Cyprus has warned that it will issue international and European arrest warrants “for all involved” if drilling for gas and oil—as threatened by Turkey—takes place in what it considers as its exclusive economic zone.
Despite warnings from Nicosia, the EU and the US, Turkey has said it will “exercise its sovereign rights” to drill off Cyprus in the eastern Mediterranean and has sent its first ever drillship, the Fatih, and support vessels, escorted by a naval frigate.
“Turkey does not recognise the unilateral and illegitimate exclusive economic zone claims of the Greek Cypriots,” Turkish Foreign Minister Mevlut Cavusoglu said in a letter released by Turkey’s state-run Anadolu news agency.
He added: “Third parties should refrain in taking sides in overlapping maritime boundary claims and they should not act as if they are in a court in rendering judgement on bilateral maritime boundaries.”
Turkey has deployed its drillship 39 nautical miles off the western coast of Cyprus, the northern part of which is a Turkish-Cypriot breakaway territory which is only recognised by Ankara. The closest Turkish shore lies almost 80 nautical miles away. However, Turkey argues the region is part of its own continental shelf, claiming that its drilling activities can therefore be seen as in compliance with international law. As a country with few natural energy resources on its territory, Turkey faces a huge bill each year for oil and gas imports and is anxious not to miss out on any hydrocarbons it can claim as its own.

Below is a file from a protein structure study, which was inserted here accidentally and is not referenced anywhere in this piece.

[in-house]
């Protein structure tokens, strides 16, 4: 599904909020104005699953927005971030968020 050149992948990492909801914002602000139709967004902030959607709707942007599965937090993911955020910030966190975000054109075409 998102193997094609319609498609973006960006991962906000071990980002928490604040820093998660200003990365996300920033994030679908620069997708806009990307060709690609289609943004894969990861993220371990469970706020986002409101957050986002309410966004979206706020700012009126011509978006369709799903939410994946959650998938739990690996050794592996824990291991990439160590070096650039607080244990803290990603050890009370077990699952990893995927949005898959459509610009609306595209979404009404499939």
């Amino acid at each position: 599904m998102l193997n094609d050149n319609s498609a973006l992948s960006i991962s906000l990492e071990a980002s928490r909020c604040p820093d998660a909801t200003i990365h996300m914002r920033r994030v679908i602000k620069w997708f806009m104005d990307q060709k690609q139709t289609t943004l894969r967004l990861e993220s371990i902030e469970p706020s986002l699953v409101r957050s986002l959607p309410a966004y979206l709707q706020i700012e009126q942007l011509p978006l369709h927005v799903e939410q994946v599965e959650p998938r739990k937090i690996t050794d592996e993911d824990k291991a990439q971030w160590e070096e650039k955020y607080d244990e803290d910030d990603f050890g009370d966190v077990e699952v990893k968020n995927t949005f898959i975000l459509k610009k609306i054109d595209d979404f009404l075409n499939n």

EU pledges “full solidarity”
Earlier this month, the EU’s foreign policy chief Federica Mogherini said Brussels has “grave concern” over Turkey’s plans off Cyprus—an EU member state—and said sanctions could follow. “We urgently call on Turkey to show restraint, respect the sovereign rights of Cyprus in its exclusive economic zone [EEZ] and refrain from any such action to which the European Union will respond appropriately and in full solidarity with Cyprus,” she added.
International oil companies, including ExxonMobil, Total and Eni, have been awarded search rights in licensed blocks off the island by Nicosia.
“The presence of international energy giants in our exclusive economic zone is the best vote of confidence for our actions,” the Guardian on May 20 cited a well-placed government source as saying. “By questioning the legitimate rights of Cyprus in its continental shelf and EEZ, Turkey is also questioning the agreements that we have already signed with neighbouring countries [on delimiting exploration borders].”
Turkey last week launched its largest-ever naval exercise, Operation Seawolf, with more than 130 warships. Much of it was is set to occur near Cyprus.
Last year, Turkey dispatched gunboats to prevent drilling operations by Eni commissioned by the Cypriot government. The company abandoned the search.